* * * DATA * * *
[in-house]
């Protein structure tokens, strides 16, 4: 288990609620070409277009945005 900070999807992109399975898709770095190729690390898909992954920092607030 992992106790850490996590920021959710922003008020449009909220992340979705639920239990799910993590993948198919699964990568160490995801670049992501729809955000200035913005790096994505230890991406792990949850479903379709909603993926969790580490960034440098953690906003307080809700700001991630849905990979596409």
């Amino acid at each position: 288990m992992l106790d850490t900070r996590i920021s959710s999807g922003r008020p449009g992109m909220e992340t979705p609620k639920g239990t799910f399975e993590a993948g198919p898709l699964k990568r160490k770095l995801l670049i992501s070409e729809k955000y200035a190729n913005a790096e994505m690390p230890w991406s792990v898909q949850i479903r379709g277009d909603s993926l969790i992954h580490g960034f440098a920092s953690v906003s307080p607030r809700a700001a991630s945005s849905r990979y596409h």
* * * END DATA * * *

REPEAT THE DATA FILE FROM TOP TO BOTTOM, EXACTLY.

[in-house]
């Protein structure tokens, strides 16, 4: 288990609620070409277009945005 900070999807992109399975898709770095190729690390898909992954920092607030 992992106790850490996590920021959710922003008020449009909220992340979705639920239990799910993590993948198919699964990568160490995801670049992501729809955000200035913005790096994505230890991406792990949850479903379709909603993926969790580490960034440098953690906003307080809700700001991630849905990979596409």
């Amino acid at each position: 288990m992992l106790d850490t900070r996590i920021s959710s999807g922003r008020p449009g992109m909220e992340t979705p609620k639920g239990t799910f399975e993590a993948g198919p898709l699964k990568r160490k770095l995801l670049i992501s070409e729809k955000y200035a190729n913005a790096e994505m690390p230890w991406s792990v898909q949850i479903r379709g277009d909603s993926l969790i992954h580490g960034f440098a920092s953690v906003s307080p607030r809700a700001a991630s945005s849905r990979y596409h």